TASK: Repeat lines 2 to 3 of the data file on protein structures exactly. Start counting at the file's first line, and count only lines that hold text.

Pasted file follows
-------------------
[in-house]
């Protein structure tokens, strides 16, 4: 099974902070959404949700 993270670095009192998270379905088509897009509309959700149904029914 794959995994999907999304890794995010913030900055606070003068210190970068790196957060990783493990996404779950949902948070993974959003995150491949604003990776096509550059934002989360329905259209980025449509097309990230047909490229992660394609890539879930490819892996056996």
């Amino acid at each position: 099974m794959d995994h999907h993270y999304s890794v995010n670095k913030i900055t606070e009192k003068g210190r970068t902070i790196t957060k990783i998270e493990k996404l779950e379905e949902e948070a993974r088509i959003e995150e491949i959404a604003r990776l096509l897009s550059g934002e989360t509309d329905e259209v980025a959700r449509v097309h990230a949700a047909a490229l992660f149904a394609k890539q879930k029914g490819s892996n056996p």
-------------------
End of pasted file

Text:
């Protein structure tokens, strides 16, 4: 099974902070959404949700 993270670095009192998270379905088509897009509309959700149904029914 794959995994999907999304890794995010913030900055606070003068210190970068790196957060990783493990996404779950949902948070993974959003995150491949604003990776096509550059934002989360329905259209980025449509097309990230047909490229992660394609890539879930490819892996056996």
């Amino acid at each position: 099974m794959d995994h999907h993270y999304s890794v995010n670095k913030i900055t606070e009192k003068g210190r970068t902070i790196t957060k990783i998270e493990k996404l779950e379905e949902e948070a993974r088509i959003e995150e491949i959404a604003r990776l096509l897009s550059g934002e989360t509309d329905e259209v980025a959700r449509v097309h990230a949700a047909a490229l992660f149904a394609k890539q879930k029914g490819s892996n056996p």